With three left, Chappe-Gatien ran out of luck. He doubled up the patient and precise Loeliger and then doubled up Grafton in a pocket Tens versus Ace-King cooler. It was the Englishman’s turn to turn the screw.
A fascinating hand ensued with the big blind at 300,000 when Grafton opened to 1.1 million with Q♠️3♠️. Chappe-Gatien, playing the effective stack of 9 million, was in no mood to be bullied and called with J♥️6♥️. The flop came 5♥️2♦️9♣️ and Grafton continued for 1.5 million. Remarkably, Chappe-Gatien floated, clearly with larceny in mind. The turn came the 4♣️ and now with an open-ended straight draw, Grafton fired a 3.2 million-chip semi-bluff, leaving Chappe-Gatien with no option but to fold.
In his post-match interview, Grafton paid tribute to Chappe-Gatien’s courage, unpredictability and trickiness. He said “Karl was playing so aggressively, so creatively, really coming at us from a different playbook and that was very, very challenging. So it was a real battle all day.”
Loeliger hits rivers
As Grafton played some masterful endgame, wielding the ICM pressure on a knowing Loeliger and a conveniently card-dead Chappe-Gatien, he worked his way into a super-dominating position. In the end, Chappe-Gatien was forced to shove his five big blinds with just Q♠️2♠️, running into Grafton’s A♠️K♦️. A clean board meant we were down to two with Loeliger needing to overcome a 9:2 chip deficit.
When I double him up, I know now I’ve got to play against one of the best in the world.”
It was almost over immediately when they got it in on the second hand of heads-up, Loeliger’s K♦️T♠️ versus Grafton’s A♦️5♥️ for ten big blinds apiece. The run out was tantalizingly cruel for Grafton: J♦️8♥️4♦️9♥️K♣️. Reflecting on the contest, Grafton spoke to the toughness of his Swiss opponent. “When I double him up, I know now I’ve got to play against one of the best in the world.”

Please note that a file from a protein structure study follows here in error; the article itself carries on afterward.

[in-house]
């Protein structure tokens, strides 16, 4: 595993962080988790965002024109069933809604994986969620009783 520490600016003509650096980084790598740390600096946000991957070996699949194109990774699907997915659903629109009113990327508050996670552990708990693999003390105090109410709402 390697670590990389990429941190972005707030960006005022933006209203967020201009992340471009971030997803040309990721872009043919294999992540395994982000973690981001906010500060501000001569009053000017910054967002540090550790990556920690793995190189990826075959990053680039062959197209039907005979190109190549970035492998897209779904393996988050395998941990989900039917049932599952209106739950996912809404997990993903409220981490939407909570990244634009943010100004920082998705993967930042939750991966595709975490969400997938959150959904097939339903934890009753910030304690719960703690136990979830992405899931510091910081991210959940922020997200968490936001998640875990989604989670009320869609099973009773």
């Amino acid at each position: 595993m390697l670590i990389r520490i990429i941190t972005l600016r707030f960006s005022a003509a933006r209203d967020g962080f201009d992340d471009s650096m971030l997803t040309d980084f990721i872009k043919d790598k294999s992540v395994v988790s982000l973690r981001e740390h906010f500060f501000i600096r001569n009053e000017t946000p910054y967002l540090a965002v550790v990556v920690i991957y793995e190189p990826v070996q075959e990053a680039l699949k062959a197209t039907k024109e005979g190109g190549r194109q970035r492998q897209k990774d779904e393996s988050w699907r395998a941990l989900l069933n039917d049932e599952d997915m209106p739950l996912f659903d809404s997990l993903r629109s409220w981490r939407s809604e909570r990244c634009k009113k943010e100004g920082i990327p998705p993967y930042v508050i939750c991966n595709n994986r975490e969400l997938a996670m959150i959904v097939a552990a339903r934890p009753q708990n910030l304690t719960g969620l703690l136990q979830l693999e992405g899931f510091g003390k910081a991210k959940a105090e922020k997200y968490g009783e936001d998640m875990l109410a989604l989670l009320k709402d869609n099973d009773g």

A back and forth battle commenced as the two experienced professionals played for the $1.6m difference between first and second place money. Loeliger was again on the cusp of elimination after a King flopped when he got it in with pocket Fives versus Grafton’s King-Four. An unlikely Five meant that Grafton would be once again deprived by the river.
A memory Grafton will cherish forever
In the final hand, the Loeliger moved all-in with King-Six and Grafton called with Ace-Seven. There was an Ace on the flop, but Grafton was not counting his chickens. A Six on the turn gave Loeliger a glimmer of hope, but the Nine on the river secured a famous victory.
This result is the largest of Grafton’s career after his runner-up finish in the 2019 EPT Barcelona €100,000 Super High Roller.
“It’s just a huge sort of feeling of relief when it’s all over,” said Grafton after the victory, adding: “it’s so intense out there on the felt playing against top opponents…I’m very grateful to be champion. And it’s a memory that I’ll cherish forever.”
Triton Poker Coin Rivet Invitational Final Table Results
1. Sam Grafton $5,500,000
2. Linus Loeliger $3,900,000
3. Karl Chappe-Gatien $2,600,000
4. Fedor Holz $2,100,000
5. Ebony Kenney $1,700,000
6. Aleksejs Ponakovs $1,350,000
7. Elias Talvitie $1,050,000
8. Seth Davies $770,000
9. Tom Vogelsang $620,000